The Android Stagefright bug is back and this time, the flaw allows an attacker to hack Android smartphones just by tricking users into visiting a website that contains a malicious multimedia file, either MP3 or MP4. More than 1 Billion Android devices are vulnerable to hackers. Security experts from Tripwire, Veracode and Rapd7 have the following comments on it.

[su_note note_color=”#ffffcc” text_color=”#00000″]Craig Young, Security Researcher at Tripwire :

“ASLR is not a secure coding technique but rather a feature provided by the operating system to block an important step in the exploitation process.  For example, with the initial stage fright release, Zimperium was not able to produce a fully functioning exploit against an up to date Android device because of ASLR. While ASLR can be bypassed (particularly on older devices like what Joshua Drake demonstrated for stagefright) it requires an additional vulnerable and a somewhat more sophisticated exploit writing process. It is important to note that Joshua Drake and Zimperium were only able to say that Stagefright v1 was ‘theoretically’ exploitable for remote code execution on an up to date Android Lollipop phone. Turning this from theoretical to practical is a process involving locating at least one additional vulnerability followed by a non-trivial effort to create a dynamic ROP exploit payload.

So in summary ASLR can and does generally prevent direct exploitation of memory corruption bugs like these but ASLR itself is not perfect. As demonstrated at Black Hat and DEF CON, for older versions of Android with a separate known vulnerability, it is possible to get around ASLR if the attacker can reveal memory addresses needed to calculate the location of so-called ‘ROP gadgets’.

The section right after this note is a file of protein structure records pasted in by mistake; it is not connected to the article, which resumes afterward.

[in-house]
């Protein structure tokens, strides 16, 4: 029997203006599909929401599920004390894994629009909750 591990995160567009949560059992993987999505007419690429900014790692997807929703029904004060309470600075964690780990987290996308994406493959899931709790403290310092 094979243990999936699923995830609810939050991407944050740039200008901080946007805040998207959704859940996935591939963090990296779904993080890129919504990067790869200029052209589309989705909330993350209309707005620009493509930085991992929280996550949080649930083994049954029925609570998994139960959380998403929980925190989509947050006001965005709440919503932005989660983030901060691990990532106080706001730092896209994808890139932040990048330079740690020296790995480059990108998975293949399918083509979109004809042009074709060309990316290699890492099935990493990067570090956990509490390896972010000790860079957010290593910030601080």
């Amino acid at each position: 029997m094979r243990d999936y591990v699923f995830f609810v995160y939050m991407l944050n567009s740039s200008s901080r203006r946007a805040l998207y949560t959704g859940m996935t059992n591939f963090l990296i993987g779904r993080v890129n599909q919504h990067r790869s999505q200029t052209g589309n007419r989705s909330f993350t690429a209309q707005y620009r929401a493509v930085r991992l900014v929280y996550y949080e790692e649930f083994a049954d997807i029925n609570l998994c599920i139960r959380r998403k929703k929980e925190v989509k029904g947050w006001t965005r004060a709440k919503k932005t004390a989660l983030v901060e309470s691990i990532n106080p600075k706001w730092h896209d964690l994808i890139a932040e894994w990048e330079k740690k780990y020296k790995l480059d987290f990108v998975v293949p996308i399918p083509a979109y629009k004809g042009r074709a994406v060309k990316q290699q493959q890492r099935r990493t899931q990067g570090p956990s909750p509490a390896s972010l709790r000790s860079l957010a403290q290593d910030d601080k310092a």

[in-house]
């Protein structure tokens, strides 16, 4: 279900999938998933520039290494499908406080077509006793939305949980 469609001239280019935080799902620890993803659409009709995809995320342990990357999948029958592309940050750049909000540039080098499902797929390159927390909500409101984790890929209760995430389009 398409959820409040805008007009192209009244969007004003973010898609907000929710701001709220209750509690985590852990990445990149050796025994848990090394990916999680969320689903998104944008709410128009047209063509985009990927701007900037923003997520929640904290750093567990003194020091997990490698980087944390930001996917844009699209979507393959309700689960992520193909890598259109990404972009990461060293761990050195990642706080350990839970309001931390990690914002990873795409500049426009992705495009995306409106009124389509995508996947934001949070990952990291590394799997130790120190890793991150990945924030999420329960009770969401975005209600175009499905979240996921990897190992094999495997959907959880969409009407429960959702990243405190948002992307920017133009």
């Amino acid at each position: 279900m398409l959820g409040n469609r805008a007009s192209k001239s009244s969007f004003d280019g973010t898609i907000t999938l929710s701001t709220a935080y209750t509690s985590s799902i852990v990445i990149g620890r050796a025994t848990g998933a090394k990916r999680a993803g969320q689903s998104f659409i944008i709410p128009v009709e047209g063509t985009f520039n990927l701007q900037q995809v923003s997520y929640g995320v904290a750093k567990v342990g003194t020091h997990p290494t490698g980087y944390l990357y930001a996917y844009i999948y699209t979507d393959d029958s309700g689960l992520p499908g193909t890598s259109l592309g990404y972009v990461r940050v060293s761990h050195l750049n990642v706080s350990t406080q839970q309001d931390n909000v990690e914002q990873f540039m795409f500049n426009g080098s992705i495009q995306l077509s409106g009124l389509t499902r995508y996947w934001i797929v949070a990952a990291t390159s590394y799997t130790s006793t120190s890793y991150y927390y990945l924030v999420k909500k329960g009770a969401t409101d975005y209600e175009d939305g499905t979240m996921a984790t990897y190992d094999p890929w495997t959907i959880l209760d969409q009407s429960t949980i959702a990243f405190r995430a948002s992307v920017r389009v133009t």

Long story short, if you are targeted by a well-resourced attacker, it doesn’t matter what smartphone OS you use or how up to date you keep your device.  There will always be unpatched or unknown vulnerabilities and there is no way around that.  For the average user (i.e. those of us not tasked for government or law enforcement surveillance) sticking with a device receiving regular updates and being mindful of what apps you install will generally keep you one or more steps ahead of the attackers.  This is bad news for the huge numbers of Android owners with phones that will never receive updates just like it is bad news for consumers using iPhones no longer supported by Apple.

From my perspective, the open nature of Android and the encouragement from Google for community driven research are tremendous tools in democratizing the security of mobiles. While some companies hide behind NDAs and proprietary code, Android actively promotes research into security flaws. In my opinion, the open model makes it more likely that researchers finding critical bugs will disclose them publicly for recognition and even reward rather whereas the closed systems will tend to receive more focused attention from researchers looking for illicit profits from their research.”[/su_note]

[su_note note_color=”#ffffcc” text_color=”#00000″]Chris Wysopal, CISO and CTO, Veracode :

“The latest Stagefright revelations highlight a fundamental security issue that spans the entire software spectrum – developers unknowingly incorporating risk into their apps by not knowing the code libraries they incorporate have vulnerabilities. Stagefright is the default and expected way of handling media files in Android, so why wouldn’t a developer trust it?

Most developers are driven by the need to accelerate time-to-market so leveraging existing libraries and components is a common practice. Whenever software is built this way, you are inherently introducing risk that most developers don’t even know is there. In fact, our own research shows that three-quarters of all mobile apps fail basic security policies such as the Mobile OWASP Top 10.